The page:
Testing Your Well Water


Whether the water supply for your home is sourced from a surface well or an artesian, cased well, the water should be of good quality and meet the standards and regulations for your municipality. The owners of individual wells, which serve less than twenty one people, have the responsibility to ensure that the drinking water provided is of good quality and safe for human consumption. While the well water may appear clean and clear, with no specific taste or odor, this does not necessarily mean that it is safe to drink. This means that it is important that your well water is properly tested.

Portability Microbiological Pathogens In Water:Testing Your Well Water

Groundwater is typically of higher quality than the water found in lakes, streams and rivers. This is because surface water sources do not have the benefit of the natural filtering of the soil. However, groundwater can be vulnerable to contamination from microbiological pathogens. It is recommended that well water be tested a minimum of twice per year. Generally, it is best to test your well in spring and in the fall. However, you may need to perform additional tests if you notice any sudden changes in the appearance, taste or odor of the water. The potential health risks of these pathogens should not be underestimated. It is possible that your well water may be vulnerable to e-coli or enterococcus bacteria. These bacteria strains will commonly cause gastroenteritis or stomach issues, but in rare cases it could result in meningitis or hepatitis.

Chemical Contaminants of Well Water:

Bacteria is not the only potential danger of contaminated well water. Your well water should also be safe from hazardous chemicals. While there are fifteen minerals (calcium, phosphorus, magnesium, potassium, sodium, chloride, iron, zinc, selenium, chromium, manganese, iodine and copper, silicon and boron), which are considered essential for human health, excess amount of these minerals can cause problems. Additionally, high mineral content in your water supply can result in rusty stains, unpleasant odors, grittiness or scale. This can not only make the water unpalatable, but can compromise the aesthetic appearance and performance of your fixtures, fittings and plumbing.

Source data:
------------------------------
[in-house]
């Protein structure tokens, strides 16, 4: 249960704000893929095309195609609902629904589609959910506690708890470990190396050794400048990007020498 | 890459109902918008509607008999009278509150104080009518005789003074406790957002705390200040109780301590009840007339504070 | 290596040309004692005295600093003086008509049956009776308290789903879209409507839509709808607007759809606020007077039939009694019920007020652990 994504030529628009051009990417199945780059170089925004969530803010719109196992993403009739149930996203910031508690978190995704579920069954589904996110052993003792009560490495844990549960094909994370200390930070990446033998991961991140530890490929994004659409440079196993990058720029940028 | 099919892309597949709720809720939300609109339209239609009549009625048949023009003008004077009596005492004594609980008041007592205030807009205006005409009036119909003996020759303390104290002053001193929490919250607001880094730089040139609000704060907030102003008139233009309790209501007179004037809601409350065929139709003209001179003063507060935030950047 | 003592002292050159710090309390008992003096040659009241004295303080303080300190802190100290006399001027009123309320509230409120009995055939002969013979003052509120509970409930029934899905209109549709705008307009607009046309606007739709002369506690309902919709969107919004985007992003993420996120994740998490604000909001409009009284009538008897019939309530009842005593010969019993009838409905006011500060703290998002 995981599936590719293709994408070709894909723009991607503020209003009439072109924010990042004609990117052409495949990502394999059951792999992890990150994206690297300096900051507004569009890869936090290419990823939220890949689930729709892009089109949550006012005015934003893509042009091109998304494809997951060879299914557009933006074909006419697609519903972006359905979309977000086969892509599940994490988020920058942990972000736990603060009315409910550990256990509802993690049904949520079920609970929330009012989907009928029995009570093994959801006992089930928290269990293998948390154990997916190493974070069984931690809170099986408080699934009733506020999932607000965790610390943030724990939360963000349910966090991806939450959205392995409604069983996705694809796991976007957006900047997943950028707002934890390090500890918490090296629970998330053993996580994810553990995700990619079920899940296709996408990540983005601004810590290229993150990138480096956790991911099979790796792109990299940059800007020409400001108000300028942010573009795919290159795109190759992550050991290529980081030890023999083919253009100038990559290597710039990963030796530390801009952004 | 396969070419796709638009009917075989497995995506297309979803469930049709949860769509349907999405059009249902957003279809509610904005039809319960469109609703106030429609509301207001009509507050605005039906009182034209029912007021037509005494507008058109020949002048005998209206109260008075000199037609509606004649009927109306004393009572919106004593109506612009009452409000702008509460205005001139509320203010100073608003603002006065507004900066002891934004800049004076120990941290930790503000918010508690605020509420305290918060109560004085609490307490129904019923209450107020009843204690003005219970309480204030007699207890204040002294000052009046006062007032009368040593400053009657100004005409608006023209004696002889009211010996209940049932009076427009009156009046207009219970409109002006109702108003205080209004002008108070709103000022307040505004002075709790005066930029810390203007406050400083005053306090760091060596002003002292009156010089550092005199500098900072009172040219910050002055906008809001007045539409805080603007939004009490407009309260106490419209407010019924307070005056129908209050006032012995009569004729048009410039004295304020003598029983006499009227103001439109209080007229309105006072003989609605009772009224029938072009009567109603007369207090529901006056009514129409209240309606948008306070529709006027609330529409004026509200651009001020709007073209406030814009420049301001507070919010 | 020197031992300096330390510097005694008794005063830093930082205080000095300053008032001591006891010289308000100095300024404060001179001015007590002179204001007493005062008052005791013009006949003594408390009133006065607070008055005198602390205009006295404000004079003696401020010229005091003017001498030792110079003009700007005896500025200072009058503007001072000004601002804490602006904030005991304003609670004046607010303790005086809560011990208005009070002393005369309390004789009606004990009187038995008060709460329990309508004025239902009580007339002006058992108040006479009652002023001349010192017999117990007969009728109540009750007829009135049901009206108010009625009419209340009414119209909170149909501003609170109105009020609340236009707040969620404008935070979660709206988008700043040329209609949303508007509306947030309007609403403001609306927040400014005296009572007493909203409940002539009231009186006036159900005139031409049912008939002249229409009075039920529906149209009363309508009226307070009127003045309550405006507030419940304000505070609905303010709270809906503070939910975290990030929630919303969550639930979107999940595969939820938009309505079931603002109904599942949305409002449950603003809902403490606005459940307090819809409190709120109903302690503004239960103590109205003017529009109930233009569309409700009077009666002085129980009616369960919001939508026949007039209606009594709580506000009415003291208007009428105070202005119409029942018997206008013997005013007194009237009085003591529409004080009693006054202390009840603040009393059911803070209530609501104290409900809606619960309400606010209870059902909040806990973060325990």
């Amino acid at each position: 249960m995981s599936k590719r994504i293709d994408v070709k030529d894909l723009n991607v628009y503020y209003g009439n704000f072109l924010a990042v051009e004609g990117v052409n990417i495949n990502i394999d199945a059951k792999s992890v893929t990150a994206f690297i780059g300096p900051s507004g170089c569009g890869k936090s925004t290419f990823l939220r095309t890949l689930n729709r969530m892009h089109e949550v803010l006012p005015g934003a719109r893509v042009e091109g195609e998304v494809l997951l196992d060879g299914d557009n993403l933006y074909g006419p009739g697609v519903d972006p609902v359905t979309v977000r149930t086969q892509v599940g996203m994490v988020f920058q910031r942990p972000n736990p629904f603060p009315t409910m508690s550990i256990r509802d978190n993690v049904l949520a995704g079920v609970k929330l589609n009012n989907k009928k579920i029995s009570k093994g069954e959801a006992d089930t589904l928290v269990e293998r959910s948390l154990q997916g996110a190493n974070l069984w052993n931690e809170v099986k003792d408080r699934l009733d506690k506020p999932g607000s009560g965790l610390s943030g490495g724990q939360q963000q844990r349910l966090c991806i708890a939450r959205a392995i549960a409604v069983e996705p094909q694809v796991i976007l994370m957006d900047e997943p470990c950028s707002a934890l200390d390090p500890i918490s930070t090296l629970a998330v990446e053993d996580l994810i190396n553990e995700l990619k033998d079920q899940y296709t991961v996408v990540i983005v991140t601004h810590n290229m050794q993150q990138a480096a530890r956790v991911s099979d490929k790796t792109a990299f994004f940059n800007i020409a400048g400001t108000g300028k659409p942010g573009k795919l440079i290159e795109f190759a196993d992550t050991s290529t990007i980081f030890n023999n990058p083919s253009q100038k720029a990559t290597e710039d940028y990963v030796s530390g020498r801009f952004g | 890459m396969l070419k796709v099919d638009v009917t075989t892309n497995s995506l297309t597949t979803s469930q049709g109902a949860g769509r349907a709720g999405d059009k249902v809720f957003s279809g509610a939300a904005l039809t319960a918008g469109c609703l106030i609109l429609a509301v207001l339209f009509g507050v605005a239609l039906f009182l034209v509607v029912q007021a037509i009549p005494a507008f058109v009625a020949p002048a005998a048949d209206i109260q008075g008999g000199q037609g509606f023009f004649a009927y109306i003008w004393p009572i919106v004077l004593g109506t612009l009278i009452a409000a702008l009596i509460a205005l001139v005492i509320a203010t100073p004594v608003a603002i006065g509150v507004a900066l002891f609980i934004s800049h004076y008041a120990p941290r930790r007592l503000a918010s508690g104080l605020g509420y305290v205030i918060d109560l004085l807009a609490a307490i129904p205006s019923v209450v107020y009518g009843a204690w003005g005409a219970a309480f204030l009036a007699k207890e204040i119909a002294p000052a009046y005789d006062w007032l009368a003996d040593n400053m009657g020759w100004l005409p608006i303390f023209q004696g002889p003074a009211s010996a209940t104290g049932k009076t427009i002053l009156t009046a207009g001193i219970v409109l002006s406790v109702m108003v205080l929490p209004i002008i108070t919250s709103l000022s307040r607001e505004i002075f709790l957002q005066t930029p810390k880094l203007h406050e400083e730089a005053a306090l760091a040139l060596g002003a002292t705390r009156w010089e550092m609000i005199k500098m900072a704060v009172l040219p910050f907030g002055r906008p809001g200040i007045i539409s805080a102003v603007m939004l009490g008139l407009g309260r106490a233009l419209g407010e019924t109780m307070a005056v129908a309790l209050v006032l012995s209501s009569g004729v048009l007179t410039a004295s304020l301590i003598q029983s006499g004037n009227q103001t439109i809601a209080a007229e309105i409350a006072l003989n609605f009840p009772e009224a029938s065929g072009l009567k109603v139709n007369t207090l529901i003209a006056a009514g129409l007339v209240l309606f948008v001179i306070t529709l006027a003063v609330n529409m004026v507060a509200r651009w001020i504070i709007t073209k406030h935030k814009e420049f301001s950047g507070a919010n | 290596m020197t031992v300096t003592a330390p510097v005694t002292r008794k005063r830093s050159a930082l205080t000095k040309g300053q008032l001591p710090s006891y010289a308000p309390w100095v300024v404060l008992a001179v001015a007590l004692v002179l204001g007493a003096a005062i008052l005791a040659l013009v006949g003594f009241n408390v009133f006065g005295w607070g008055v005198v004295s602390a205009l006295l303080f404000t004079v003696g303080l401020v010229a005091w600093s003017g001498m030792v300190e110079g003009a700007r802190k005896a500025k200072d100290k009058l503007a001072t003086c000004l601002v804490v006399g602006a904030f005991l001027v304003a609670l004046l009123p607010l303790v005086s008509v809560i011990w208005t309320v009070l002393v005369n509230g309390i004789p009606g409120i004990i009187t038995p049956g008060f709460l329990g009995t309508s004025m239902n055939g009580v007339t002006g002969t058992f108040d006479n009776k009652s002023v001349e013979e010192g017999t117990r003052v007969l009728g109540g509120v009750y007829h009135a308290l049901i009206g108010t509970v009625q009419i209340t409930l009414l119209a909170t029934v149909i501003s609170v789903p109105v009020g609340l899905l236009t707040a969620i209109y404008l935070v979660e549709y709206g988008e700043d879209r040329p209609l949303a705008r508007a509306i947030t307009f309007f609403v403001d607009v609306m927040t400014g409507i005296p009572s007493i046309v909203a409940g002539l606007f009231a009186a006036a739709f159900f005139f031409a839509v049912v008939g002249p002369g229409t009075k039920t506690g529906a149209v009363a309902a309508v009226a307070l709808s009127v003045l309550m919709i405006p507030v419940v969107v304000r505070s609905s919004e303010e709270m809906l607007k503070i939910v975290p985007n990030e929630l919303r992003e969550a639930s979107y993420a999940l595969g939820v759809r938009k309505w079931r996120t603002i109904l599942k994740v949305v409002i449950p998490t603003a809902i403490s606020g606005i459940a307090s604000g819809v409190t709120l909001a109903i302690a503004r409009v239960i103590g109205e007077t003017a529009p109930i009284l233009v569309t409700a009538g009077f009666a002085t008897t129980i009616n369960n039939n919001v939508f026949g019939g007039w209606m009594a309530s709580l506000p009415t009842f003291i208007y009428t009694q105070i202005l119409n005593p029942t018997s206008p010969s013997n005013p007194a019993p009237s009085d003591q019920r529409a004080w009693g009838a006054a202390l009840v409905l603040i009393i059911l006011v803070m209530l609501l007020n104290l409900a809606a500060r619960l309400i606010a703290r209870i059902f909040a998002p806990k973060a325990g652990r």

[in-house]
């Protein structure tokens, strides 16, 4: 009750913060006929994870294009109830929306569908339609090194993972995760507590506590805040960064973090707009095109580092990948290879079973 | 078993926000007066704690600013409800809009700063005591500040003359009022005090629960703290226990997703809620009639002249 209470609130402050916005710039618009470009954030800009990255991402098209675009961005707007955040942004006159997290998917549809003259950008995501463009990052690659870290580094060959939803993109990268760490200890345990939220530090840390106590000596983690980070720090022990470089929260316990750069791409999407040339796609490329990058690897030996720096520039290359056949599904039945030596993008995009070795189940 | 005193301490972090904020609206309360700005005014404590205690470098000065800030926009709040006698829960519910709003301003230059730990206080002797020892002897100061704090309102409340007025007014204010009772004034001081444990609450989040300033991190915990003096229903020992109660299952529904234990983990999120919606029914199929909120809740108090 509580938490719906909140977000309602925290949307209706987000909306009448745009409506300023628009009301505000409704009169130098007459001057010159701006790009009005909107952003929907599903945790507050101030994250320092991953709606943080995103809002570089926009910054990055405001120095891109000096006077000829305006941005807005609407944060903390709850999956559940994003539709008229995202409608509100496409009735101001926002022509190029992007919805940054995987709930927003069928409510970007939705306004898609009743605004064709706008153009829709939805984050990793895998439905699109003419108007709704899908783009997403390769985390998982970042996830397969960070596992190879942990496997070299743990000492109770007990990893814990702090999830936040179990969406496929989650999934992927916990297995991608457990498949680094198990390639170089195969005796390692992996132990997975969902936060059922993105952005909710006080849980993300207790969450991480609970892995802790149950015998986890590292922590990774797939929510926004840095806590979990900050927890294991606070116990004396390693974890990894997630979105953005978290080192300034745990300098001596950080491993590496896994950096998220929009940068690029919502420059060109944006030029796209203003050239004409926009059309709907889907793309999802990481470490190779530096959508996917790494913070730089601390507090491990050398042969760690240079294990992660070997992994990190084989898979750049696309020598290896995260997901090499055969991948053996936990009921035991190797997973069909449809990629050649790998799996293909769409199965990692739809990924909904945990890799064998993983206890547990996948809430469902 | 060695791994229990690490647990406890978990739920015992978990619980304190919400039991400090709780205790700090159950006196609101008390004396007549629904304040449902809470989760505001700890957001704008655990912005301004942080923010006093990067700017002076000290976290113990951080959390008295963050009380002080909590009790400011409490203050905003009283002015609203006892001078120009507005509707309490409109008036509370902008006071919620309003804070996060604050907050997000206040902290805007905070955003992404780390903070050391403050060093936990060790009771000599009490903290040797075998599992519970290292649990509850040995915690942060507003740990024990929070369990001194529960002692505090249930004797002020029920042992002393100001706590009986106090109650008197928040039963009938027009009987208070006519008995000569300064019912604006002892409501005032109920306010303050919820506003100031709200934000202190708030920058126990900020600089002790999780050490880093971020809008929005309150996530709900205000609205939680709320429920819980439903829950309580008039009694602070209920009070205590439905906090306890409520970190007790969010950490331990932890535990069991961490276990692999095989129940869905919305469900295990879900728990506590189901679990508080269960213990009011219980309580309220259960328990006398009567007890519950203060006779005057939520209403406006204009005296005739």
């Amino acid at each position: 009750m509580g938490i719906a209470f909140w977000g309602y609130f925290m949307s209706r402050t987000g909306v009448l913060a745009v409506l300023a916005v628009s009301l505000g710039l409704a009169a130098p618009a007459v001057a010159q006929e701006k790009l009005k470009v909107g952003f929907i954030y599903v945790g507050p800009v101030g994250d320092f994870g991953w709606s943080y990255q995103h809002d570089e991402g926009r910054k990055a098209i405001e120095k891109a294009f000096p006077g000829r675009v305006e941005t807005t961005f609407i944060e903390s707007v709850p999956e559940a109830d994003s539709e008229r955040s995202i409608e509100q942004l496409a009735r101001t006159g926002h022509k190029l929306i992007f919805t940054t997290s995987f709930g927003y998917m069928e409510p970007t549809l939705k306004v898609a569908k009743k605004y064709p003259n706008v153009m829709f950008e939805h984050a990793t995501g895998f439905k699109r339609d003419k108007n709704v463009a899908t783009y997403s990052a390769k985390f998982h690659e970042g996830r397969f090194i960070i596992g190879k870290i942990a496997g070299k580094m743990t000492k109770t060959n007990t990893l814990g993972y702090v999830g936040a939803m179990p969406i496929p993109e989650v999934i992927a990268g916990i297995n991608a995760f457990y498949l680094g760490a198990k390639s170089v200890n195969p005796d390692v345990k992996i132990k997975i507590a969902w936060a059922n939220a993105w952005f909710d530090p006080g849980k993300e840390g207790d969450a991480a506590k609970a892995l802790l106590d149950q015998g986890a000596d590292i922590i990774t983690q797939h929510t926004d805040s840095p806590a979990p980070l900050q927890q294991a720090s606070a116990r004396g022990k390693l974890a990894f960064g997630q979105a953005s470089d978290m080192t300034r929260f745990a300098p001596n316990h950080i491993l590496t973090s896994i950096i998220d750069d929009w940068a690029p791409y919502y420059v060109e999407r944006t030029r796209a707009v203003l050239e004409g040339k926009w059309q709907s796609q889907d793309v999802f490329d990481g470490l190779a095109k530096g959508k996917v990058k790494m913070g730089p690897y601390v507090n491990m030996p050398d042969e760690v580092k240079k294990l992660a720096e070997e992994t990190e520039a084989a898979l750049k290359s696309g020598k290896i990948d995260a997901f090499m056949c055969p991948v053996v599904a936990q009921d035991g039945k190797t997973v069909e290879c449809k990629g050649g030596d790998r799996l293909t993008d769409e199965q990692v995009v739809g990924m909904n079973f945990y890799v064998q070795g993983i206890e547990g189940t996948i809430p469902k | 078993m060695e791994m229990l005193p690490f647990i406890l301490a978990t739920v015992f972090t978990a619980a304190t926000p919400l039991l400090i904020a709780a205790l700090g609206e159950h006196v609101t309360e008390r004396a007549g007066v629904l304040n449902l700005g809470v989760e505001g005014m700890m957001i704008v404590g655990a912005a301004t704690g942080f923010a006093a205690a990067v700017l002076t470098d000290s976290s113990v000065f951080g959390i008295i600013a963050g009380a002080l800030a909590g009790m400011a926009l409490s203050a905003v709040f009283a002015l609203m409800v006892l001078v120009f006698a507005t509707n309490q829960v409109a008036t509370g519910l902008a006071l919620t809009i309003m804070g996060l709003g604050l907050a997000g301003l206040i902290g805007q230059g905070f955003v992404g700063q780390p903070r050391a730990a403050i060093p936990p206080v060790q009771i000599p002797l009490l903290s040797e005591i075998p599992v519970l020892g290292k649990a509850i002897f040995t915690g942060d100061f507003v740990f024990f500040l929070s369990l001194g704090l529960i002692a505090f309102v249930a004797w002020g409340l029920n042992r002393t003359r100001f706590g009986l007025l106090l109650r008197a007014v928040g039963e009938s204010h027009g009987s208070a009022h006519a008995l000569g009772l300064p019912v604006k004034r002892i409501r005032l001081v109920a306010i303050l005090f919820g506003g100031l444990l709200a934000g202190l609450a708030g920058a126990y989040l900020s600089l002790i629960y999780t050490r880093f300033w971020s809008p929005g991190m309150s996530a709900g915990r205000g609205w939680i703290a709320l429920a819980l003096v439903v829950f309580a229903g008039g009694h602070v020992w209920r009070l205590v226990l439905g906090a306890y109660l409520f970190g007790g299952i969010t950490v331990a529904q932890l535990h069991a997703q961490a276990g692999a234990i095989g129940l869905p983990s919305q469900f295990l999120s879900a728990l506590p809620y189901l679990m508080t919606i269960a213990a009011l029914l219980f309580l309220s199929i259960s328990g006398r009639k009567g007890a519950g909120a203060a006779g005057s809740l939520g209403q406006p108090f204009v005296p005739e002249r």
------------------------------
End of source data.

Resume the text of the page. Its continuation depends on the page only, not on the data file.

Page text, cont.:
The Long Term Impact of Contaminated Well Water.

While you may notice quickly if your water is making you feel ill, you may not notice the long-term impact of contaminated well water. Initially, you may find that your laundry has rusty colored or dark stains on it. This can be caused by excess minerals built up in your water, like iron. This can prove frustrating or annoying, but over time, these minerals can accumulate in your plumbing fixtures and pipes. This can affect the water acidity and hardness, which can compromise your pipes and may result in leaks, blockages or reduced water flow. The mineral deposits can also accumulate inside appliances such as washers, dishwashers or ice makers. This can reduce water flow and place additional strain on the appliance. This will not only reduce the effectiveness of your appliance, but can also reduce the lifespan of the machine. To remove the risk of needing significant investment to correct these issues, it is important to ensure that your well water supply is not only potable, but free from excess minerals and chemicals.

If you would like to know more about removing contaminants from your well water supply, contact us. We specialize in water filtration solutions and would be happy to answer any questions you may have.

About The Author:

Greg Scott is President of Valparaiso based Miracle/EcoWater Systems, the premier water conditioning company in Northwest Indiana serving the Lake, Porter and LaPorte County areas.  A 3rd generation water treatment professional, Greg grew up in the family owned business  started by his grandfather in the late fifties.  He has made water treatment his life and under his direction and high-standards, the company’s water treatment experience, knowledge, and products are unrivaled in region.

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